Now we can use this chord to replace the G7 to give us this progression:

Dm7 – Db7 – Cmaj7

Notice how the root of each chord is separated by a semitone (D to Db, then Db to C) to give us stepwise resolution back to the tonic Cmaj7.

Quick Tips for Tritone Substitution

Substitute the V7 with a bII7:

Instead of counting 3 whole steps from the dominant chord, simply replace the V7 with the bII7 chord.

For example, in the key of C Major we know that the iim7 chord is Dm. So to get the bII7, flatten the root by a semitone and build a dominant chord to get to your Db7.

Lead into the Tonic with a Dominant Seventh One Semitone Above:

If you know your tonic (let’s take Cmaj7 again), the tritone substitution chord is a dominant seventh chord rooted one semitone above the tonic note

So if you know you want to land on Cmaj7, simply lead into it with a Db7 (Db is 1 semitone above C).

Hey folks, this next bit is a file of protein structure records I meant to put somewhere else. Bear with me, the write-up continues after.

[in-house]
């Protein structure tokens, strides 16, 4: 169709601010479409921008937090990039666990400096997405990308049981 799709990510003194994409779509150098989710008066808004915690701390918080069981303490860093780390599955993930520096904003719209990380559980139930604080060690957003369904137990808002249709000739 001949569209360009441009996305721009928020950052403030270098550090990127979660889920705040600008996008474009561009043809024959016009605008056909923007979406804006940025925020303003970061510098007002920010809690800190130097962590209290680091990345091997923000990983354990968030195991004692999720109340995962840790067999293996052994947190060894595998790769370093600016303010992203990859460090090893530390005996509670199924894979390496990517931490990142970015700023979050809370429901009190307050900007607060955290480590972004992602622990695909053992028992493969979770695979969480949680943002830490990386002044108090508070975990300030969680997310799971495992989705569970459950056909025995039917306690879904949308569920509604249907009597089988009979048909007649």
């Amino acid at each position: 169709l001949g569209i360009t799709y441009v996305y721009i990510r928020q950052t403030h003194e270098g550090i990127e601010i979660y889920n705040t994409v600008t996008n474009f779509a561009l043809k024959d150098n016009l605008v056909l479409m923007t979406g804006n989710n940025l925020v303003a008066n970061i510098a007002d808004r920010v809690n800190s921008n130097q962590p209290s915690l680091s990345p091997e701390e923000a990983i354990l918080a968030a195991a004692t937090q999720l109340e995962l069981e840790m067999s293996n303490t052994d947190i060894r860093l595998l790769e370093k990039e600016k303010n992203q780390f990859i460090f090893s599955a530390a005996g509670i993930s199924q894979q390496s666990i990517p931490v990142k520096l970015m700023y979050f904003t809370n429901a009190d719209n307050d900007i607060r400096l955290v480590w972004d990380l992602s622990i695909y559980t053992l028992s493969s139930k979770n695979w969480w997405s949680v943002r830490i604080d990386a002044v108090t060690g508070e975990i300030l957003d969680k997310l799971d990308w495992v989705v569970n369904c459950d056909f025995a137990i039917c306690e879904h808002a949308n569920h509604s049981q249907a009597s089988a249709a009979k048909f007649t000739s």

Tritone Substitution in All Major Keys

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Passing Chords

passing chord is a brief borrowing or substitution of a chord to support the motion of a chord progression or to add interest and colour.

Usually you don’t want to emphasize these passing chords as they’re mainly meant to subtly support the main chords in your progression and not to become the centre of attention.

Any chord (diatonic or chromatic) can be used as a passing chord depending on whether you want the effect to be consonant or dissonant. 

A good rule of thumb is to use passing chords to lead in to the target chord in the progression, so you’ll often use something that creates a sense of tension so the target chord can provide the release.